Monday, April 16 is National Healthcare Decisions Day – “National Healthcare Decisions Day exists to inspire, educate and empower the public and providers about the importance of advance care planning.”
“Ideally, each of us would be able to make our own health care decisions throughout our lives. But in reality, many will have at least a limited period of time when we are unable to communicate our health care choices. Advance health care directives increase the likelihood our wishes are followed, when we are not in a position to voice them.
“Advance health care directives are written directions that appoint another individual to make heath care decisions when a patient is unable to effect such decisions, and frequently include patients’ specific directions on the care they want to receive. Advance directives include a power of attorney that appoints a health care agent, a living will that leaves instructions on end-of-life care, do-not resuscitate orders and values surveys that offer guidance on care decisions.
“To encourage advance health care planning, April 16th is National Health Care Decisions Day. Most adults put off planning and may be confused by conflicting information and myths about advance health care planning. Let’s clear up a few common myths:
“Myth No. 1: Advance directives are only for older people.
“False. It is true older people are most likely to use advance directives, but every adult needs one. You never know when an accident or injury might leave you temporarily unable to communicate. Young adults should at a minimum name someone to make health care decisions when they can’t.
Click here to see a broader list of common myths and responses from this article, “A Call to Action for National Health Care Decisions Day” at the American Bar Association Website.
“Julie Holzhauer stands among her family’s possessions after being evicted from her home in Centennial, Colo., in 2011. – John Moore/Getty Images”
by Terry Gross
“For many poor families in America, eviction is a real and ongoing threat. Sociologist Matthew Desmond estimates that 2.3 million evictions were filed in the U.S. in 2016 — a rate of four every minute.
“‘Eviction isn’t just a condition of poverty; it’s a cause of poverty,’ Desmond says. ‘Eviction is a direct cause of homelessness, but it also is a cause of residential instability, school instability [and] community instability.’”
Read this article in its entirety at NPR, click here.
Centers for Medicare & Medicaid Services via AP
“Medicare officials say they have delayed mailing out the new Medicare identification cards to current beneficiaries because they are stepping up their anti-fraud initiatives.
“According to the Centers for Medicare & Medicaid Services (CMS), beneficiaries living in Delaware, the District of Columbia, Maryland, Pennsylvania, Virginia and West Virginia will begin receiving their new Medicare ID cards in May, not April, as originally scheduled.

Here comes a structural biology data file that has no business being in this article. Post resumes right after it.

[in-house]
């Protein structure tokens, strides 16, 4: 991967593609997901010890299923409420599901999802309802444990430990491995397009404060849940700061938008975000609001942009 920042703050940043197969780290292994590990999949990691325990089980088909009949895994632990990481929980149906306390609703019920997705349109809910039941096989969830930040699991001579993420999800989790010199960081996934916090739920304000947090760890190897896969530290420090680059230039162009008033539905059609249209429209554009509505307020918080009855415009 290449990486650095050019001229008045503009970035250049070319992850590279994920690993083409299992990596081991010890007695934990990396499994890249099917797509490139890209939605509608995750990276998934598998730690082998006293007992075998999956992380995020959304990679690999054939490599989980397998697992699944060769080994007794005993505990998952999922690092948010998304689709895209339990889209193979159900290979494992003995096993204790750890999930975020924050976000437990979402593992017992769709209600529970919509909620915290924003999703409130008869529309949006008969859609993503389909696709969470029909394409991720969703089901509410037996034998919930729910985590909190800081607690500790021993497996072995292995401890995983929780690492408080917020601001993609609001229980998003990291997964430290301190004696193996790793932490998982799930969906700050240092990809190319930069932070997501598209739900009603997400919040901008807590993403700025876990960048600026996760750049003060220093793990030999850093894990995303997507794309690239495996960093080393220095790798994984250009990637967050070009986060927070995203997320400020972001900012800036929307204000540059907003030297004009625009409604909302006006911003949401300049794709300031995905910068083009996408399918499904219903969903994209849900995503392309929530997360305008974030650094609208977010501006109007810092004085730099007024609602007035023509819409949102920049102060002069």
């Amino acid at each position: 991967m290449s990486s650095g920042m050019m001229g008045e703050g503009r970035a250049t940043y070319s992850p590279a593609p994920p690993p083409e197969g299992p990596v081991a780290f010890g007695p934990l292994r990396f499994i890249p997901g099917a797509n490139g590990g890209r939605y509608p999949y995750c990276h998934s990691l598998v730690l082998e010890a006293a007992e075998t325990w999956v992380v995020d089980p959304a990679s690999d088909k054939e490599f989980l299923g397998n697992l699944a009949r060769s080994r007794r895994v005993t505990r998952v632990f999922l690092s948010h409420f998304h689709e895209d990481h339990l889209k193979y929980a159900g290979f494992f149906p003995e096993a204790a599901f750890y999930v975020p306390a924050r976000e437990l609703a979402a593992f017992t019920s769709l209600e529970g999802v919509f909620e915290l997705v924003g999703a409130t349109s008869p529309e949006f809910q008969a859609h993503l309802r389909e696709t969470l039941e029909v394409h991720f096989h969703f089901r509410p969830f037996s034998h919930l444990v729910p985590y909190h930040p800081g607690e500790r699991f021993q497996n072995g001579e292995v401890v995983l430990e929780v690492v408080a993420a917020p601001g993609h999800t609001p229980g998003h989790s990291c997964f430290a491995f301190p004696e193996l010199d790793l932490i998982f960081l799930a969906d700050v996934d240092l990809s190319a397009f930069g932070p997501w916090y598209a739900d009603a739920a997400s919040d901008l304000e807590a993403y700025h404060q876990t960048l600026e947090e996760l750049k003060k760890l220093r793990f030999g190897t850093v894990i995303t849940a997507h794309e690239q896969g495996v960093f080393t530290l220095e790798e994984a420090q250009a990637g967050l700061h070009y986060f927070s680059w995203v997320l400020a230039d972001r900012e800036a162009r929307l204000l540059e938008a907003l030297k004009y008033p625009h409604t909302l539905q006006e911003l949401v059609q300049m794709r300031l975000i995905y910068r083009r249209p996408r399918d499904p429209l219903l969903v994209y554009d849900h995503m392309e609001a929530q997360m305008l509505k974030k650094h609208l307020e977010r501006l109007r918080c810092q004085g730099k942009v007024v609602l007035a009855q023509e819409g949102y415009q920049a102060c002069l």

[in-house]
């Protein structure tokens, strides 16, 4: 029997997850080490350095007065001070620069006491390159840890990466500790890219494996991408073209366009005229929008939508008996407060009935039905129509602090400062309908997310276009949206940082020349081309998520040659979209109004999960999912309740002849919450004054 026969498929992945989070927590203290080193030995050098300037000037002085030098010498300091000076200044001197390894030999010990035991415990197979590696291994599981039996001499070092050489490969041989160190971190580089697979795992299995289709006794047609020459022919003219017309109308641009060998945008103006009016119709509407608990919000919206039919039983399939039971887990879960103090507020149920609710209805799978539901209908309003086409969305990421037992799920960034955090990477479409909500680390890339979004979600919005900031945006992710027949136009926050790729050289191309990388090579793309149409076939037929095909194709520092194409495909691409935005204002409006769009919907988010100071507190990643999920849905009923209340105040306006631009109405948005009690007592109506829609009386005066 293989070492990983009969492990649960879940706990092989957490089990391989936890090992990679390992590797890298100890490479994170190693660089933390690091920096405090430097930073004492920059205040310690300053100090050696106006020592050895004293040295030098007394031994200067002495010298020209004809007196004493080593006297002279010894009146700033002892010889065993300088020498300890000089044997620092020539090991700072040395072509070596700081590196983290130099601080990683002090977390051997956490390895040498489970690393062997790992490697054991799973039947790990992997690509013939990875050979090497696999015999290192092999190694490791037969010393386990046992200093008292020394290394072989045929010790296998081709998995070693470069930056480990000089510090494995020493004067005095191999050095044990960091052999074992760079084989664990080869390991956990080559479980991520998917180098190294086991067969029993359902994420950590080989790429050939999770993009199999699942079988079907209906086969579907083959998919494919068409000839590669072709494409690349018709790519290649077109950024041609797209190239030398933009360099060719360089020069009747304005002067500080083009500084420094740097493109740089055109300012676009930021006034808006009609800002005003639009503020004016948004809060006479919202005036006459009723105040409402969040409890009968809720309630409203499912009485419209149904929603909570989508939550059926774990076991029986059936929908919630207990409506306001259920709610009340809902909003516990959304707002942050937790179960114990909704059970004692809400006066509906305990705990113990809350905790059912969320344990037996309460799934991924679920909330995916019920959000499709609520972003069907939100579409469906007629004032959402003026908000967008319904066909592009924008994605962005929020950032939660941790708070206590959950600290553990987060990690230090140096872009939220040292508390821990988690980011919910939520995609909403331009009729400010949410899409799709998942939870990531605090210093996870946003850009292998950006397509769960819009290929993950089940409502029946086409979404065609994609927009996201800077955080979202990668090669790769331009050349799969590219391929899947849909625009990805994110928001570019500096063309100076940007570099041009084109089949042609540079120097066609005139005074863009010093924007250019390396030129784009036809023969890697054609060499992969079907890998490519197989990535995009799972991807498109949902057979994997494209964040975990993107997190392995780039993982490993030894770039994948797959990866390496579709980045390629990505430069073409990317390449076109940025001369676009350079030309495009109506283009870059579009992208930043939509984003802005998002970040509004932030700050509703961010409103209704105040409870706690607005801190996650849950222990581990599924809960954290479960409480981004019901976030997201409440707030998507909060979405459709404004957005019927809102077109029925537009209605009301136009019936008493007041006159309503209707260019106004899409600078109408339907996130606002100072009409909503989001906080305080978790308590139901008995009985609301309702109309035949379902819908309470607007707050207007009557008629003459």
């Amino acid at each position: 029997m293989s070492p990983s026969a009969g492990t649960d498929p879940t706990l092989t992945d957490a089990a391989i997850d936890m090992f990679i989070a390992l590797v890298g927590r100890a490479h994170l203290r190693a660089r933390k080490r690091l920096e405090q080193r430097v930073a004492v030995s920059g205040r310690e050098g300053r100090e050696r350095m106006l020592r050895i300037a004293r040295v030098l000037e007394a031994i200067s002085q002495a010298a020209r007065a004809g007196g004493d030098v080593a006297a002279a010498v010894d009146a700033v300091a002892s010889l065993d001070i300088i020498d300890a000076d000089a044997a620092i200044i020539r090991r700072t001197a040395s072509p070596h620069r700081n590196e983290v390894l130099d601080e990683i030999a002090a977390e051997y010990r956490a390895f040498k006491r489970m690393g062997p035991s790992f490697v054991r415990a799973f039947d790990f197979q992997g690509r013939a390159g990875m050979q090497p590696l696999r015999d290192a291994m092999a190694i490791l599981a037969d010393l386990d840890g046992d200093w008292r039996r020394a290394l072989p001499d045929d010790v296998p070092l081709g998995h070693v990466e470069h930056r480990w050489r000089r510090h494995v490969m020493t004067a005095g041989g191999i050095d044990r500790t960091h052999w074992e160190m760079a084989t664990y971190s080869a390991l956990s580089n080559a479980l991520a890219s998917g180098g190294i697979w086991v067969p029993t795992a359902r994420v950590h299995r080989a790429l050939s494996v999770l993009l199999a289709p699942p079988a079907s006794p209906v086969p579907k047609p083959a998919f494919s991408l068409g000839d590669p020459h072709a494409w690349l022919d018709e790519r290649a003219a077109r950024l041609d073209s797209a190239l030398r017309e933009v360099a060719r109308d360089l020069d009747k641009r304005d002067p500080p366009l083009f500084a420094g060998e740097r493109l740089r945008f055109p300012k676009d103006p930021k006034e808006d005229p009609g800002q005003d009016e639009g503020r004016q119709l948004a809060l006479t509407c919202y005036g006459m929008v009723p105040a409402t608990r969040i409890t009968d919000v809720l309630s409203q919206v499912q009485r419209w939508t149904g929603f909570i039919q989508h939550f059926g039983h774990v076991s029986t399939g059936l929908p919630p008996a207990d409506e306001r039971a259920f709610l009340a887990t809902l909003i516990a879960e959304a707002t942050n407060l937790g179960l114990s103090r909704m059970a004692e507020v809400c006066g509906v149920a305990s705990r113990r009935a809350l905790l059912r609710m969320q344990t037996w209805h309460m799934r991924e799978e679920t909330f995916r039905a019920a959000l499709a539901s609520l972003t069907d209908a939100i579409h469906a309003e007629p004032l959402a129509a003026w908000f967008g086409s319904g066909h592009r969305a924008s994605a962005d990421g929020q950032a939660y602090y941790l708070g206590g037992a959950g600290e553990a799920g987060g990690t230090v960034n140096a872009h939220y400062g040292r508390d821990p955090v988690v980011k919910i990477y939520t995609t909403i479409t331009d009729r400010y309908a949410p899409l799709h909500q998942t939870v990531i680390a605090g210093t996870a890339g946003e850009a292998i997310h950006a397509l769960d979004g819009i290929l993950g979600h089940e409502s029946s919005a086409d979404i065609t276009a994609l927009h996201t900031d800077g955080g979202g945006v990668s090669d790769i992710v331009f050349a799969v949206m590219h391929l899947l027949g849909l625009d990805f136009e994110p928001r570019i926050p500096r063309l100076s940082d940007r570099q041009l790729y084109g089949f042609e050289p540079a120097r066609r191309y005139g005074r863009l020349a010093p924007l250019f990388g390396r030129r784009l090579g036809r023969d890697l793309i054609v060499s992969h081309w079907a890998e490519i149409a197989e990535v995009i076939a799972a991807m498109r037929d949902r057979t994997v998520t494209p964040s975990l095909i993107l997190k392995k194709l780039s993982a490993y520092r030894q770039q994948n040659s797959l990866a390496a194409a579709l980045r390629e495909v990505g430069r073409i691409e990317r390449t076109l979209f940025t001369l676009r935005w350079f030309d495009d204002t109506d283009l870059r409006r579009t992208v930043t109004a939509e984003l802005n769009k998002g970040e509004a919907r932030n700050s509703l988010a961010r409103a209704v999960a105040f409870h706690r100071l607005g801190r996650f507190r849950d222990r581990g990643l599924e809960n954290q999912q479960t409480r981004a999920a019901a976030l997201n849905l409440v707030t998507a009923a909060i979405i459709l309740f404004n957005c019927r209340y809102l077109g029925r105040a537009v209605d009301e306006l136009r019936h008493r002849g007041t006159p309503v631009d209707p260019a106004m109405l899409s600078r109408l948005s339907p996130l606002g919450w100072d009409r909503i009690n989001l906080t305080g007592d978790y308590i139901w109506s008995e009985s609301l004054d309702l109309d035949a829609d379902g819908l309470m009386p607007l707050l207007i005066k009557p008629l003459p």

“‘We are working on making our processes even better by using the highest levels of fraud protection when we mail new cards to current Medicare beneficiaries,’ the CMS notes.
“The CMS also announced that new enrollees in Medicare will automatically get the revamped cards, regardless of where they live.”
Continue reading this article at AARP, click here.
Also read this article: “Risk of Falling for a Medicare Card-Replacement Scam High | New AARP survey finds most beneficiaries unaware of redesigned card initiative”
Here are two wonderful “inclusive arts programs” coming to the Ware Center of Millersville University in downtown Lancaster.
The first is a dance performance created especially for kids – SNOW WHITE by the PENNSYLVANIA BALLET on April 21 which will include both ASL INTERPRETATION and AUDIO-DESCRIPTION. There will also be a sensory tour of the stage and props just prior to the performance and an opportunity to meet with dancers afterwards.
The second is a presentation on May 6 is PETER GROS of MUTUAL of OMAHA’s WILD KINGDOM featuring live exotic animals, although that will take place on the Millersville campus, not downtown. That show will also feature ASL INTERPRETATION and AUDIO-DESCRIPTION, but it will also be SENSORY FRIENDLY.
Both come with hands-on creative activities for kids beginning one hour before show time.
These performances are selling very well, but there are still seats available.
If you know families with financial need, email Barry Kornhauser at Barry.Kornhauser@Millersville.edu.
“At a time when only 61.3 percent of Americans are white, about 84 percent of nonprofit board members are in that demographic group, along with 90 percent of nonprofit board chairs.”
“Nonprofit boards should be more diverse than this group, but too often they’re not. dotshock/Shutterstock.com”
“You may not recognize the name Tarana Burke. She’s the black woman who founded the #MeToo movement a decade ago to support women of color who survive sexual harassment and assault.